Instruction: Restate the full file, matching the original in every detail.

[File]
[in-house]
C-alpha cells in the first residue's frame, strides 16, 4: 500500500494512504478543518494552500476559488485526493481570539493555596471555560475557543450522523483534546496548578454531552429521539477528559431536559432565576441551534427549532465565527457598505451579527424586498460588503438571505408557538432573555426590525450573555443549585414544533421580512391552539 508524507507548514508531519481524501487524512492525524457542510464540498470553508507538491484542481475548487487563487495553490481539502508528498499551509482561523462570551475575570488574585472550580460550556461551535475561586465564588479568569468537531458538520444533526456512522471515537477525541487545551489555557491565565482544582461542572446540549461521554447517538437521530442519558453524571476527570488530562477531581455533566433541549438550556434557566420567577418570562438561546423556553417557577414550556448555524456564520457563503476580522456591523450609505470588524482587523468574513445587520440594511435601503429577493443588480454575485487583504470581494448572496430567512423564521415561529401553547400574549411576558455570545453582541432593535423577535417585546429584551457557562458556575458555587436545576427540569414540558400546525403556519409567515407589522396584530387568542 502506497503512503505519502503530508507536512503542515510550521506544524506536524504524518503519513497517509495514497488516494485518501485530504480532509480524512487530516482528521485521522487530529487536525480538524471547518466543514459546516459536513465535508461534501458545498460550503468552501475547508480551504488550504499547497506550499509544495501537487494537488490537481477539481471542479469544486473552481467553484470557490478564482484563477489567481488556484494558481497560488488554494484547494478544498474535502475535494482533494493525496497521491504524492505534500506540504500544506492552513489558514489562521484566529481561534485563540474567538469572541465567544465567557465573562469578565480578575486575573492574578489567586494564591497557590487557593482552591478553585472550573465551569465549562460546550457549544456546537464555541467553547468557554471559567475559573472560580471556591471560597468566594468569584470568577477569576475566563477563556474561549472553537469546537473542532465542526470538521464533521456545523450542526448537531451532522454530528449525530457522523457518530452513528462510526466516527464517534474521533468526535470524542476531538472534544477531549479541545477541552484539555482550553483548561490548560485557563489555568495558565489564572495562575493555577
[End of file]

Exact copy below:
[in-house]
C-alpha cells in the first residue's frame, strides 16, 4: 500500500494512504478543518494552500476559488485526493481570539493555596471555560475557543450522523483534546496548578454531552429521539477528559431536559432565576441551534427549532465565527457598505451579527424586498460588503438571505408557538432573555426590525450573555443549585414544533421580512391552539 508524507507548514508531519481524501487524512492525524457542510464540498470553508507538491484542481475548487487563487495553490481539502508528498499551509482561523462570551475575570488574585472550580460550556461551535475561586465564588479568569468537531458538520444533526456512522471515537477525541487545551489555557491565565482544582461542572446540549461521554447517538437521530442519558453524571476527570488530562477531581455533566433541549438550556434557566420567577418570562438561546423556553417557577414550556448555524456564520457563503476580522456591523450609505470588524482587523468574513445587520440594511435601503429577493443588480454575485487583504470581494448572496430567512423564521415561529401553547400574549411576558455570545453582541432593535423577535417585546429584551457557562458556575458555587436545576427540569414540558400546525403556519409567515407589522396584530387568542 502506497503512503505519502503530508507536512503542515510550521506544524506536524504524518503519513497517509495514497488516494485518501485530504480532509480524512487530516482528521485521522487530529487536525480538524471547518466543514459546516459536513465535508461534501458545498460550503468552501475547508480551504488550504499547497506550499509544495501537487494537488490537481477539481471542479469544486473552481467553484470557490478564482484563477489567481488556484494558481497560488488554494484547494478544498474535502475535494482533494493525496497521491504524492505534500506540504500544506492552513489558514489562521484566529481561534485563540474567538469572541465567544465567557465573562469578565480578575486575573492574578489567586494564591497557590487557593482552591478553585472550573465551569465549562460546550457549544456546537464555541467553547468557554471559567475559573472560580471556591471560597468566594468569584470568577477569576475566563477563556474561549472553537469546537473542532465542526470538521464533521456545523450542526448537531451532522454530528449525530457522523457518530452513528462510526466516527464517534474521533468526535470524542476531538472534544477531549479541545477541552484539555482550553483548561490548560485557563489555568495558565489564572495562575493555577